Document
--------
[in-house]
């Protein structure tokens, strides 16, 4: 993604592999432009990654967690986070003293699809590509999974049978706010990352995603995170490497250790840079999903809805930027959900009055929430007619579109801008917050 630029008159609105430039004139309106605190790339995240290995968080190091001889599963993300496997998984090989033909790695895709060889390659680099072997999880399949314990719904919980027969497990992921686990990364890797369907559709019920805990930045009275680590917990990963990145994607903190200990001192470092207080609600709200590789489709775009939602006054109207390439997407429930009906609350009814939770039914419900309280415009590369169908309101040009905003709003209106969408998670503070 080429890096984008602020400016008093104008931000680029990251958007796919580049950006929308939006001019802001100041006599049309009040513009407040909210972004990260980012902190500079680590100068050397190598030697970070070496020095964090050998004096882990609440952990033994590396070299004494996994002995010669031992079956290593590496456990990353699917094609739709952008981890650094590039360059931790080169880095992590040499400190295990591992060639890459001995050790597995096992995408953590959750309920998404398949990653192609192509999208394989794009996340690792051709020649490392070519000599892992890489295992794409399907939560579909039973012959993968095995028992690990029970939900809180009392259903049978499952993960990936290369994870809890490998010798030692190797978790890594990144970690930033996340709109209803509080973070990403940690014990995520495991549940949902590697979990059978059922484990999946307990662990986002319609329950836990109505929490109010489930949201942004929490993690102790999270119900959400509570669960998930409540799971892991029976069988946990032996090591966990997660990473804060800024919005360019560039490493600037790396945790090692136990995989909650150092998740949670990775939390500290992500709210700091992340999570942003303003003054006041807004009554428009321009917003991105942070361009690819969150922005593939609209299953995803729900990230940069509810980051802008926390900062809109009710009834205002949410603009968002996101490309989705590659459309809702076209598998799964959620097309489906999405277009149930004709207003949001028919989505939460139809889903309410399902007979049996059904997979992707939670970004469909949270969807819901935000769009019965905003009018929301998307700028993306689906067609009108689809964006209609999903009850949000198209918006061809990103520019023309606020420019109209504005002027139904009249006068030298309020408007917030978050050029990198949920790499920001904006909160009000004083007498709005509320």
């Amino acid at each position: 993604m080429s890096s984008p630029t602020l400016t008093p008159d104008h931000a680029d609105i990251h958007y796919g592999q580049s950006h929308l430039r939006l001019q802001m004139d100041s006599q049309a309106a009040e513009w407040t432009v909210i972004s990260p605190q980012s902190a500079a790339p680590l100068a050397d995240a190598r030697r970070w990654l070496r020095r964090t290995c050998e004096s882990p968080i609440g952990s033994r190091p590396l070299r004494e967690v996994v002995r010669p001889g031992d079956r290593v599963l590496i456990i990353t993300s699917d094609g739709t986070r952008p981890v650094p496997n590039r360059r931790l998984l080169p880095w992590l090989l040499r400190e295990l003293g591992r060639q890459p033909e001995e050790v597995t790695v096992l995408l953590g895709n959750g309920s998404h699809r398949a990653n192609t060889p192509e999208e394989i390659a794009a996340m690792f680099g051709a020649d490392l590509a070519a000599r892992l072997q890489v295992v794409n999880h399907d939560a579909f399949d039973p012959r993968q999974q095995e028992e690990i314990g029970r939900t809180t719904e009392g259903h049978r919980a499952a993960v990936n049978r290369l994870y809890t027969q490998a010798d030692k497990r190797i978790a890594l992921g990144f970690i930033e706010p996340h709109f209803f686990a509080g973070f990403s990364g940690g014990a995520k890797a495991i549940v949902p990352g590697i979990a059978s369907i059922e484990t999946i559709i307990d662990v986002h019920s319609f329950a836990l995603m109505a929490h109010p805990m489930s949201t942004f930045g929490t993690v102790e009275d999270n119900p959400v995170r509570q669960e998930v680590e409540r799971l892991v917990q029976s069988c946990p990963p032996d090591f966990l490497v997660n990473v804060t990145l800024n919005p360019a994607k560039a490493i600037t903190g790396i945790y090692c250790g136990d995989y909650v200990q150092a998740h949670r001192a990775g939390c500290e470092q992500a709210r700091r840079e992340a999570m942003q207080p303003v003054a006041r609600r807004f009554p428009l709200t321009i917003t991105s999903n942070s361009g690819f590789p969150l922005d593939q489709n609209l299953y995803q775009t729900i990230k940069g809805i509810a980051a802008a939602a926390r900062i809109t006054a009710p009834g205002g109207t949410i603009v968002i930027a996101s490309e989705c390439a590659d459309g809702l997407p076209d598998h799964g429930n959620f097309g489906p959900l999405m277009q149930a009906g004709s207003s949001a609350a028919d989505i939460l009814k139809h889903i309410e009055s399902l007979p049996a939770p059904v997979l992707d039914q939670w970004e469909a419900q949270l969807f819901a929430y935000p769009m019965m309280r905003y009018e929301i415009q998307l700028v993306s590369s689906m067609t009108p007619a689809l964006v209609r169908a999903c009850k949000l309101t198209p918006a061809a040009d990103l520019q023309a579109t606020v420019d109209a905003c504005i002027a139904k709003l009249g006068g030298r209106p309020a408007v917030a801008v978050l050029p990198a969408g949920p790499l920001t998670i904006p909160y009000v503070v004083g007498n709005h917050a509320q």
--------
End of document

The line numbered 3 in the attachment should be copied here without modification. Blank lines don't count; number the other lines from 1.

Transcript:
């Amino acid at each position: 993604m080429s890096s984008p630029t602020l400016t008093p008159d104008h931000a680029d609105i990251h958007y796919g592999q580049s950006h929308l430039r939006l001019q802001m004139d100041s006599q049309a309106a009040e513009w407040t432009v909210i972004s990260p605190q980012s902190a500079a790339p680590l100068a050397d995240a190598r030697r970070w990654l070496r020095r964090t290995c050998e004096s882990p968080i609440g952990s033994r190091p590396l070299r004494e967690v996994v002995r010669p001889g031992d079956r290593v599963l590496i456990i990353t993300s699917d094609g739709t986070r952008p981890v650094p496997n590039r360059r931790l998984l080169p880095w992590l090989l040499r400190e295990l003293g591992r060639q890459p033909e001995e050790v597995t790695v096992l995408l953590g895709n959750g309920s998404h699809r398949a990653n192609t060889p192509e999208e394989i390659a794009a996340m690792f680099g051709a020649d490392l590509a070519a000599r892992l072997q890489v295992v794409n999880h399907d939560a579909f399949d039973p012959r993968q999974q095995e028992e690990i314990g029970r939900t809180t719904e009392g259903h049978r919980a499952a993960v990936n049978r290369l994870y809890t027969q490998a010798d030692k497990r190797i978790a890594l992921g990144f970690i930033e706010p996340h709109f209803f686990a509080g973070f990403s990364g940690g014990a995520k890797a495991i549940v949902p990352g590697i979990a059978s369907i059922e484990t999946i559709i307990d662990v986002h019920s319609f329950a836990l995603m109505a929490h109010p805990m489930s949201t942004f930045g929490t993690v102790e009275d999270n119900p959400v995170r509570q669960e998930v680590e409540r799971l892991v917990q029976s069988c946990p990963p032996d090591f966990l490497v997660n990473v804060t990145l800024n919005p360019a994607k560039a490493i600037t903190g790396i945790y090692c250790g136990d995989y909650v200990q150092a998740h949670r001192a990775g939390c500290e470092q992500a709210r700091r840079e992340a999570m942003q207080p303003v003054a006041r609600r807004f009554p428009l709200t321009i917003t991105s999903n942070s361009g690819f590789p969150l922005d593939q489709n609209l299953y995803q775009t729900i990230k940069g809805i509810a980051a802008a939602a926390r900062i809109t006054a009710p009834g205002g109207t949410i603009v968002i930027a996101s490309e989705c390439a590659d459309g809702l997407p076209d598998h799964g429930n959620f097309g489906p959900l999405m277009q149930a009906g004709s207003s949001a609350a028919d989505i939460l009814k139809h889903i309410e009055s399902l007979p049996a939770p059904v997979l992707d039914q939670w970004e469909a419900q949270l969807f819901a929430y935000p769009m019965m309280r905003y009018e929301i415009q998307l700028v993306s590369s689906m067609t009108p007619a689809l964006v209609r169908a999903c009850k949000l309101t198209p918006a061809a040009d990103l520019q023309a579109t606020v420019d109209a905003c504005i002027a139904k709003l009249g006068g030298r209106p309020a408007v917030a801008v978050l050029p990198a969408g949920p790499l920001t998670i904006p909160y009000v503070v004083g007498n709005h917050a509320q």